Analyses of the stock market in 2008 and 2009

07-Jan-2009 Intellasia | 06/Jan/2009 CafeF | 6:09 PM Print This Post

Chair of the State Securities Committee (SSC) Vu Bang analysed Vietnam’s stock market in 2008 and prospects in 2009, saying that “we still continue to follow long-term measures to complete the market.”

“The economy in general and the stock market in particular in 2009 might continue to face more challenges,” according to him.
It can be seen that 2008 is a difficult year for Vietnam’s stock market. How do you see the stock market?

We all know that for almost all of 2008 we had to concentrate on controlling inflation, particularly in the first three months when inflation was going through the roof. Additionally, issues such as trade deficit and forex rate threatened macro-economic stability, financial operations, credit organisations, businesses and people’s life. In such a situation, it was hard to expect the stock market to grow as it had done earlier.

Raising capital via the stock market reduced by up to 75 -80% against the previous year. All three channels of issuing shares to increase capital, equitisation and issuing bonds saw strong reduction against 2007.

The reduction of demand was due to the fact that we had to fight inflation and conduct monetary tightening activities.

Additionally, the high increase of material prices, deposit interest rates impacted on production and business activities of companies and stock prices.

Furthermore, in earlier times when the stock market was growing, businesses issued shares to raise capital, which led to share dilution and reduction in share prices.

In this difficult macro economic context, the stock market dropped, foreign investors withdraw money from the stock market, particularly from the government bonds. In June 2008 alone, foreign investors withdrew over seven trillion dong worth of government bonds.

In such a scenario, the stock market saw loss of liquidity. The stock market’s trading volume fell by 70% against a year earlier. Securities companies also suffered losses or profit reduction. Investment funds saw their net value slash drastically.

Meanwhile, international organisations put forward contradictory information on macro-economy and because they did not have complete information, their assessment of Vietnam’s stock market significantly impacted the market’s psychology. This started in the beginning of July 2008.

After that, thanks to proper policies, the country’s macro-economy gradually stabilised and the market partially recovered in July, August and mid-September of 2008.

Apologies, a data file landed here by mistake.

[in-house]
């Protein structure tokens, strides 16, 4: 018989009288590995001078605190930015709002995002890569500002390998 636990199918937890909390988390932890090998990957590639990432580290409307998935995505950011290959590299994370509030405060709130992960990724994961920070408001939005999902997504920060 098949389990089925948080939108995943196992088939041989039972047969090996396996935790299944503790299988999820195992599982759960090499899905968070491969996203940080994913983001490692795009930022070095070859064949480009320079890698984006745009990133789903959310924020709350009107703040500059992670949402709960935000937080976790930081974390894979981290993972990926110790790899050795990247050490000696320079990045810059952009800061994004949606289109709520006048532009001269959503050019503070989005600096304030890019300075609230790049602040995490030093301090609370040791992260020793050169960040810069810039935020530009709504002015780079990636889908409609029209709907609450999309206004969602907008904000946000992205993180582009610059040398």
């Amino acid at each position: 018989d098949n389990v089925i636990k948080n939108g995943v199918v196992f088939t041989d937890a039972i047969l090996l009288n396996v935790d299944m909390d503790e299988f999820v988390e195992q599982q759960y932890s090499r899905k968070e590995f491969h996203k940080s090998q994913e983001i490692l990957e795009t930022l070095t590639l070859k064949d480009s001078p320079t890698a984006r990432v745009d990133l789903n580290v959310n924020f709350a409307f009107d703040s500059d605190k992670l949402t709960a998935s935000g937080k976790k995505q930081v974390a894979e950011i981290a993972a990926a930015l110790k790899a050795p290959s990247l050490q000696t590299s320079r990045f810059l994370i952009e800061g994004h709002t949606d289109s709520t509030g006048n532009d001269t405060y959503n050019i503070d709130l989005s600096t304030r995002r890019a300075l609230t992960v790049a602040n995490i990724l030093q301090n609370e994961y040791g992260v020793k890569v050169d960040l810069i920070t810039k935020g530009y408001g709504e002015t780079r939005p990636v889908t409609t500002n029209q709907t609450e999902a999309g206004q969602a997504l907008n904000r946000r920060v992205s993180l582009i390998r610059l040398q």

However, from the end of September to November 2008, we continued facing adverse effects from the world’s economic crisis and which is expected to last for one to two-years.

Facing those pressures, Vietnam’s stock market had some certain effective resistance?

In October 2008 alone, share prices dropped by up to 23% and trading volume also strongly reduced. Nevertheless, we also saw that the government, in 2008, took strong measures and there was better cooperation among ministries, agencies in fighting inflation and settling macro-economic issues.

The finance ministry also took active decisions through relevant finance policies, tightening in public spending, reducing number of projects, tightening budget spending, which positively contributed to stabilising the macro-economy and the stock market.

It can be said that Vietnam’s market showed resistance and did not let big upheavals happen as in some other markets due to implementation of some drastic measures, determination of the government and close cooperation among ministries, agencies in stabilising the macro-economy.

The economy in general and the stock market in particular are expected to see various difficulties in 2009. In your opinion, what should we do to overcome those difficulties?

I think that in 2009 attracting foreign currency will be a problem because of difficulties in exports. Imports will be under high pressure due to massive inflows of foreign goods. Thus, fighting trade deficit will be very difficult.

Direct investments are likely to reduce and indirect investments will also not increase. This will adversely impact balance of payment, forex rate and the macro-economic stabilisation.
I think one of the top priorities is promoting exports and reducing imports.

In order to make our market attractive, we should increase the foreign ownership ratio of unlisted companies to 49% same as for the listed companies. What is more, amidst the current context, the foreign ownership ratio at banks should be increased.

At present, we have allowed 100%-foreign-owned banks but the foreign ownership ratio at domestic banks is only 30%. Currently, financial capacity of Vietnamese banks remains modest. If the foreign ownership ratio in domestic banks is increased, domestic banks will attract foreign investment.

In my opinion, this ratio should be increased by another 5% in order to attract foreign investment.

 


Category: Stocks

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